Nanocrystal array propagates light below diffraction limit

June 1, 2003
Feature sizes on electronic integrated-circuit chips have fallen to dimensional ranges on the order of 10 nm, while optical interconnects—bloated by relatively massive diffraction limits on the order of 250 to 300 nm—have been hard-pressed to...

Feature sizes on electronic integrated-circuit chips have fallen to dimensional ranges on the order of 10 nm, while optical interconnects—bloated by relatively massive diffraction limits on the order of 250 to 300 nm—have been hard-pressed to follow.

About five years ago, however, European researchers theorized that transporting electromagnetic energy while sidestepping optical diffraction limits might be accomplished using surface plasmon polaritons (SPPs) that are resonant collective oscillations of the conduction electrons of noble metals. Surface plasmon polaritons in metal nanoparticles can be excited when electron oscillations couple to optical stimulation from an external light field. The intensity of the SPP evanescent fields can exceed the optical excitation intensity—particularly in noble metals, where excitation occurs at visible wavelengths and decays exponentially with distance away from the nanoparticle surface.

While the SPP effect is well-known in Raman scattering, researchers at the California Institute of Technology (Caltech; Pasadena, CA) and the University of Southern California (Los Angeles, CA) have just demonstrated and measured SPP propagation as originally theorized along a closely packed chain of noble-metal nanoparticles (see figure).1, 2

The tip of a near-field scanning optical microscope initiates energy propagation at various points in a nanoparticle chain. The fluorescence intensity for varying positions along the particle chain is collected in the far field from a fluorescent nanosphere, allowing measurement of propagation patterns.
Click here to enlarge image

"One way to think of this plasmon effect is that you have an ordered array of metal nanoparticles and each of these particles is an antenna," said lead author and Caltech researcher Stefan Maier, whose work was presented at the April meeting of the Materials Research Society. "So if you can excite one of these particles, you can excite the particle next to it and so on, and propagate energy along the array."

Progressing from a theoretical statement to a measurable demonstration required several steps. The first was a microwave analog, in which a small dipole was used to study the propagation of energy at gigahertz frequenies along an array of copper rods. The next step involved electron-beam lithographic fabrication of gold and silver nanoparticles. Light was shone on all of them simultaneously while the researchers took spectral measurements to determine the coupling strengths between nanoparticles.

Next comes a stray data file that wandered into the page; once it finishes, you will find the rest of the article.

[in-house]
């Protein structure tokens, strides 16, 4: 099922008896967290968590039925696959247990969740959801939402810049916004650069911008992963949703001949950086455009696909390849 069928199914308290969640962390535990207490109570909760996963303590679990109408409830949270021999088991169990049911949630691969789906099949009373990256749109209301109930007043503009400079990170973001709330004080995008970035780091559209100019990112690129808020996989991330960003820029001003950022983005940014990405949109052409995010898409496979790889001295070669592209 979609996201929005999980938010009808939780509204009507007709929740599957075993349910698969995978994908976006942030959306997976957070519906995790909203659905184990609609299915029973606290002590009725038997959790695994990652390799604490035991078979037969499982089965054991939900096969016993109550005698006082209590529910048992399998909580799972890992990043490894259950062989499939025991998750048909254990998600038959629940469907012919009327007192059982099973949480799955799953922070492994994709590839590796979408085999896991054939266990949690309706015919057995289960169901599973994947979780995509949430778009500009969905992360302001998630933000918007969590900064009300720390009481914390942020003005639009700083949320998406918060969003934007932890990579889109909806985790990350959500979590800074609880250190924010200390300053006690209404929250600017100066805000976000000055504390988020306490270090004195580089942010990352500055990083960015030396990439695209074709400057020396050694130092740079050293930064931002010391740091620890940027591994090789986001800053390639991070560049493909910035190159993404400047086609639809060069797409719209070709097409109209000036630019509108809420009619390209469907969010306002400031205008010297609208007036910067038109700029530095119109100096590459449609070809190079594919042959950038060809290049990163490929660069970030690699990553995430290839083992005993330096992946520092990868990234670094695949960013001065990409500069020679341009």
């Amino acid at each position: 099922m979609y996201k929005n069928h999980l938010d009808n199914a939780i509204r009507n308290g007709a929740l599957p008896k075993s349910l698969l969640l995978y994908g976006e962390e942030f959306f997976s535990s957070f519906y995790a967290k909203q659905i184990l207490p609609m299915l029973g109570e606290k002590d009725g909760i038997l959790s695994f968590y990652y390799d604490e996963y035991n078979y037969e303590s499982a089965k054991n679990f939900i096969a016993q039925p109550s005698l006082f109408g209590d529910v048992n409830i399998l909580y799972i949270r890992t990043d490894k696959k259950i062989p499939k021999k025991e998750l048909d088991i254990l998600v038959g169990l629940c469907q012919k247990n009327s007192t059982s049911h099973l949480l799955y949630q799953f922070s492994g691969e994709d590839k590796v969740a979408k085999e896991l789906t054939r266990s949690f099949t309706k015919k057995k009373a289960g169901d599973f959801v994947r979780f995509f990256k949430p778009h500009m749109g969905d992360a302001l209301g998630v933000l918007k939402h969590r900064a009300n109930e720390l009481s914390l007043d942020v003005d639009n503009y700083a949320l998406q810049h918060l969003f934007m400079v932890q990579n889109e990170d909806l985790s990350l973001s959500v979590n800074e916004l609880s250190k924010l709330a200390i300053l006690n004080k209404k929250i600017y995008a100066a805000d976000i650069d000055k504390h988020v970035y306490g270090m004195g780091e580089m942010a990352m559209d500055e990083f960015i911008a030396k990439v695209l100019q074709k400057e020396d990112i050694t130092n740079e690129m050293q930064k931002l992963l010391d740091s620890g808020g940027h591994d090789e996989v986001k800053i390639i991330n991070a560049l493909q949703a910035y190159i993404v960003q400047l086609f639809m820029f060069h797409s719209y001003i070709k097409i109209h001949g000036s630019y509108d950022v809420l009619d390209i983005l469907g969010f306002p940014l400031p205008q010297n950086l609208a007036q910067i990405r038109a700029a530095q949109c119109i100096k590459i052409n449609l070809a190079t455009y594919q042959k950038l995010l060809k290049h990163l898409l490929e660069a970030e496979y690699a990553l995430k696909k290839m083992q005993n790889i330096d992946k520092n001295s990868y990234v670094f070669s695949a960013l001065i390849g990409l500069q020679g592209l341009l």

Based on this information, they developed an analytical theory that enabled prediction of parameters such as group velocities and energy attenuation distances. The resulting model was confirmed using finite-difference time-domain simulations. The computer model also served to determine an optical nanoparticle geometry, which ultimately consisted of silver rods with dimensions of 90 × 30 × 30 nm and with 50-nm spacing between adjacent nanoparticles.

The experiment consisted of exciting only one particle at various positions in the chain using the tip of a near-field scanning optical microscope and then noting the patterns of propagation, using a small plastic bead filled with fluorescent dyes and placed at varying positions along the nanocrystal chain. They observed signal damping on the order of -3 dB for every 100 nm of energy transport along the waveguide. So distances up to about 500 nm were achieved before the signal decayed below the dark noise level.

This relatively short propagation distance, which Maier thinks might be extended to 1 µm with further development, eliminates the potential of nanoparticle arrays to act as conventional waveguides. They are likely, however, to act as energy concentrators or couplers between nanoparticle signals and conventional waveguides. They may also result in functional nanoscale devices such as switches.


  1. S. A. Maier et al., Nature Materials 2, 229 (April 2003).
  2. J. R. Krenn, Nature Materials 2, 210 (April 2003)

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